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Why is Food Security Bill severely flawed

August 28, 2013 11:57 IST

While the motives of the Bill are of course laudable, there is every likelihood that the consequences of its passage will be dire.

FoodgrainThe Lok Sabha, which has typically failed to do much business during this monsoon session, nevertheless managed to sit down for nine hours and pass the United Progressive Alliance’s flagship legislation, the food Security Bill.

This is a severe indictment of Indian politics: even with a Bill as flawed and as untimely as this one, it seems the political imagination to craft an opposition to such a measure is simply lacking.

While the motives of the Bill are of course laudable, there is every likelihood that the consequences of its passage will be dire.

For one, India’s fiscal situation, particularly that of the Centre, has got out of hand in the years since 2008 -- and so the government should have been working to bring down expenditure, not raise it.

All those who compellingly argue that food to the hungry should be the first priority for government expenditure must also explain why this law was not passed simultaneously with a reduction in other systemic expenditure by the government that would have neutralised its fiscal impact.

It is true, of course, that the law will take some time to come into effect -- the deadline for states to comply with it has in fact been extended.

Thus, the finance minister’s choice to budget only an extra Rs 10,000 crore (Rs 100 billion) for food security this year seems justified.

However, this allocation will inevitably swell in coming years; and the claim that it will require a maximum of only Rs 25,000 crore (Rs 250 billion) additional expenditure has been sharply contested.

At a time when India’s shaky macroeconomic indicators are the subject of worldwide attention, that its government has chosen to vastly expand the future financial outlays of the state will not send out a good message.

Credit rating agencies, foreign institutional investors and domestic investors will all take note, and confidence in India’s commitment to fiscal reform will be correspondingly dampened.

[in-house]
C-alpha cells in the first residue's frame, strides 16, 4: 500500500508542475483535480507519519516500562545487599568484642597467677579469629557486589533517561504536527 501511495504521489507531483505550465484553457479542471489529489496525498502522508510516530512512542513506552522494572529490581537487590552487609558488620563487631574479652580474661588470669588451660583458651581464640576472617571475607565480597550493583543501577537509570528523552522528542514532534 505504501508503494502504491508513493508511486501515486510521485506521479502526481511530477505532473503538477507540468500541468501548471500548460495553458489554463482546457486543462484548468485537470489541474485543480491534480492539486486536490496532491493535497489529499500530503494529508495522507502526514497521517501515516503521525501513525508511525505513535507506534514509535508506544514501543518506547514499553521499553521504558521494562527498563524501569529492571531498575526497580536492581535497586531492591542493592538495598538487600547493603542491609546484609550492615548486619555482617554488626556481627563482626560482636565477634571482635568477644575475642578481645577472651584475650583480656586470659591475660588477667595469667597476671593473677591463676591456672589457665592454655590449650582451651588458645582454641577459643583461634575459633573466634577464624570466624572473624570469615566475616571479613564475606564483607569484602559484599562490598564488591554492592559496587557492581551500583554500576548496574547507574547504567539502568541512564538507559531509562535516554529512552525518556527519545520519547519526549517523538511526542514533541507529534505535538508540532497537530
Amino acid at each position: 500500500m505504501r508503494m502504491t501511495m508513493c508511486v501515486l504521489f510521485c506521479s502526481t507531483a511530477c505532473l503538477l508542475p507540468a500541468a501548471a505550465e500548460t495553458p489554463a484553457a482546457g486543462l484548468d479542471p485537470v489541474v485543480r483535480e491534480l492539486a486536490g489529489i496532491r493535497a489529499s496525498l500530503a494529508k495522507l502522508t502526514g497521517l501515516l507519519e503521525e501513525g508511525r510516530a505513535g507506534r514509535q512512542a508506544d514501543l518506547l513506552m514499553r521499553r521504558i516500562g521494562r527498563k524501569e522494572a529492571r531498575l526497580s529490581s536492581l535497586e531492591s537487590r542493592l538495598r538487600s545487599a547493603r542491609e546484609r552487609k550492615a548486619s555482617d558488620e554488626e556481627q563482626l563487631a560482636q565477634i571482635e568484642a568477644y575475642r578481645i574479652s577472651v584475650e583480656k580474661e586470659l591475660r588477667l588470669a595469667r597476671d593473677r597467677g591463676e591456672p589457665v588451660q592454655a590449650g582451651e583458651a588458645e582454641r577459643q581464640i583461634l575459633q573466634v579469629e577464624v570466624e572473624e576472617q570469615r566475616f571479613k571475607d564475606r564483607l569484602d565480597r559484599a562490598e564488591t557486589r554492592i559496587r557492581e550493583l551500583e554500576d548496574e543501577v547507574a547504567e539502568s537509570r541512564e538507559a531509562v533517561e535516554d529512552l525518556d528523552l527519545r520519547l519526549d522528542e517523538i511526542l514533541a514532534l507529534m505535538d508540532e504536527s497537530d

This might have major negative effects at this crucial moment, when New Delhi is manoeuvring to avoid a crisis.

It is also worth noting that, fiscal consequences aside, the Bill has the potential for severely distorting Indian agriculture without actually serving the purpose for which it is framed. From that point of view, it is bad policy regardless of how much it costs.

For one, its focus on rice and wheat will further push farmers into growing those water-intensive crops.

This will distort cropping patterns away from, say, vegetables and oilseeds, two major causes of the recent spurt in food inflation.

The stipulations of the Bill are set in stone, and are not automatically responsive to the major changes in diet that occur as the population gets richer and more sedentary.

Meanwhile, the very cause of the Bill -- apparently rampant malnutrition, especially among young children and infants -- has been questioned by many.

Are the figures accurate, given they do not take into account genetic differences between Indians and Africans or Scandinavians?

And, whether or not they are accurate to some degree, is adding to food intake the best response, when disease and malnutrition might well be caused primarily by poor sanitation?

Nor is there a clear commitment and a time frame from the government to repair or replace the leaky transmission pipe for this new right -- namely the public distribution system.

Recent improvements in the PDS, particularly in Chhattisgarh and Tamil Nadu, have led its defenders to claim that the PDS’ problems should not hold up the Bill.

But what can happen in two states may not be replicable all over India, thereby vitiating the promise of food security for all.

These are facets of the debate completely ignored by the Bill. It is, therefore, hard to defend the choice to pass this Bill at this time.

Business Standard
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